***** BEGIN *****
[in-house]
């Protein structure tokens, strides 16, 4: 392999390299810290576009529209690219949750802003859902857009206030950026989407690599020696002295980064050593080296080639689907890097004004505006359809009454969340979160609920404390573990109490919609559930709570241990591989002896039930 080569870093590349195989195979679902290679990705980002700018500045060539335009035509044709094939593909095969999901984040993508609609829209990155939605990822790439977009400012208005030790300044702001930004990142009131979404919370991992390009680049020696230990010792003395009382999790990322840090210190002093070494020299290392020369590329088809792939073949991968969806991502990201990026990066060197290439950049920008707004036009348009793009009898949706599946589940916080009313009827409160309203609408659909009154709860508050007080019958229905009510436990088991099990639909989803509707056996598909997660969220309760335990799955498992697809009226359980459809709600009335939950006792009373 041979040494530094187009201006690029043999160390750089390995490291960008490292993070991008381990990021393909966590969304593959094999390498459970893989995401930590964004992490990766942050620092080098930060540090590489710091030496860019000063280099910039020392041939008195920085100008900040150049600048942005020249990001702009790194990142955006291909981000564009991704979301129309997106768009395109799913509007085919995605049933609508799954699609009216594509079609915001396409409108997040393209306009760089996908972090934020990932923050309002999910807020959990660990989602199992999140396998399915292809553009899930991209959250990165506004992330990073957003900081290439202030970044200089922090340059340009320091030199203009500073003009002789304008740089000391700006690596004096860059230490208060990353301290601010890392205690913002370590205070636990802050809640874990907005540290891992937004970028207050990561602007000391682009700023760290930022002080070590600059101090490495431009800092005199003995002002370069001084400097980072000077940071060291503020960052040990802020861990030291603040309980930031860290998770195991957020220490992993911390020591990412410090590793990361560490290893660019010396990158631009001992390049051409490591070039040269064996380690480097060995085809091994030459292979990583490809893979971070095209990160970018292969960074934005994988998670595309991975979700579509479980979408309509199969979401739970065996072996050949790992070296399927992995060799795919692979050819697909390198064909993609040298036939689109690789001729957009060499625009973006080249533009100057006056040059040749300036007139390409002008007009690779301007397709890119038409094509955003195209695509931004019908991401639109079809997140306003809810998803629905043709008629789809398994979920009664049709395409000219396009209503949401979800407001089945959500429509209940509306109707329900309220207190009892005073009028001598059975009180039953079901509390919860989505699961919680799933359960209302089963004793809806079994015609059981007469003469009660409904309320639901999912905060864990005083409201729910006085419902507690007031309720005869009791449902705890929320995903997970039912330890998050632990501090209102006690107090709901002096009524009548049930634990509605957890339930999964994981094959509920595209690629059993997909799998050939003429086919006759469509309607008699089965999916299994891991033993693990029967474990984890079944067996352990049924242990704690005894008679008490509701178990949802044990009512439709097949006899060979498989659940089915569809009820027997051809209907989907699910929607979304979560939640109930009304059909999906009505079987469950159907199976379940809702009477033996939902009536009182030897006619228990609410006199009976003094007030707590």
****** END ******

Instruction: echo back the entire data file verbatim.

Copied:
[in-house]
């Protein structure tokens, strides 16, 4: 392999390299810290576009529209690219949750802003859902857009206030950026989407690599020696002295980064050593080296080639689907890097004004505006359809009454969340979160609920404390573990109490919609559930709570241990591989002896039930 080569870093590349195989195979679902290679990705980002700018500045060539335009035509044709094939593909095969999901984040993508609609829209990155939605990822790439977009400012208005030790300044702001930004990142009131979404919370991992390009680049020696230990010792003395009382999790990322840090210190002093070494020299290392020369590329088809792939073949991968969806991502990201990026990066060197290439950049920008707004036009348009793009009898949706599946589940916080009313009827409160309203609408659909009154709860508050007080019958229905009510436990088991099990639909989803509707056996598909997660969220309760335990799955498992697809009226359980459809709600009335939950006792009373 041979040494530094187009201006690029043999160390750089390995490291960008490292993070991008381990990021393909966590969304593959094999390498459970893989995401930590964004992490990766942050620092080098930060540090590489710091030496860019000063280099910039020392041939008195920085100008900040150049600048942005020249990001702009790194990142955006291909981000564009991704979301129309997106768009395109799913509007085919995605049933609508799954699609009216594509079609915001396409409108997040393209306009760089996908972090934020990932923050309002999910807020959990660990989602199992999140396998399915292809553009899930991209959250990165506004992330990073957003900081290439202030970044200089922090340059340009320091030199203009500073003009002789304008740089000391700006690596004096860059230490208060990353301290601010890392205690913002370590205070636990802050809640874990907005540290891992937004970028207050990561602007000391682009700023760290930022002080070590600059101090490495431009800092005199003995002002370069001084400097980072000077940071060291503020960052040990802020861990030291603040309980930031860290998770195991957020220490992993911390020591990412410090590793990361560490290893660019010396990158631009001992390049051409490591070039040269064996380690480097060995085809091994030459292979990583490809893979971070095209990160970018292969960074934005994988998670595309991975979700579509479980979408309509199969979401739970065996072996050949790992070296399927992995060799795919692979050819697909390198064909993609040298036939689109690789001729957009060499625009973006080249533009100057006056040059040749300036007139390409002008007009690779301007397709890119038409094509955003195209695509931004019908991401639109079809997140306003809810998803629905043709008629789809398994979920009664049709395409000219396009209503949401979800407001089945959500429509209940509306109707329900309220207190009892005073009028001598059975009180039953079901509390919860989505699961919680799933359960209302089963004793809806079994015609059981007469003469009660409904309320639901999912905060864990005083409201729910006085419902507690007031309720005869009791449902705890929320995903997970039912330890998050632990501090209102006690107090709901002096009524009548049930634990509605957890339930999964994981094959509920595209690629059993997909799998050939003429086919006759469509309607008699089965999916299994891991033993693990029967474990984890079944067996352990049924242990704690005894008679008490509701178990949802044990009512439709097949006899060979498989659940089915569809009820027997051809209907989907699910929607979304979560939640109930009304059909999906009505079987469950159907199976379940809702009477033996939902009536009182030897006619228990609410006199009976003094007030707590």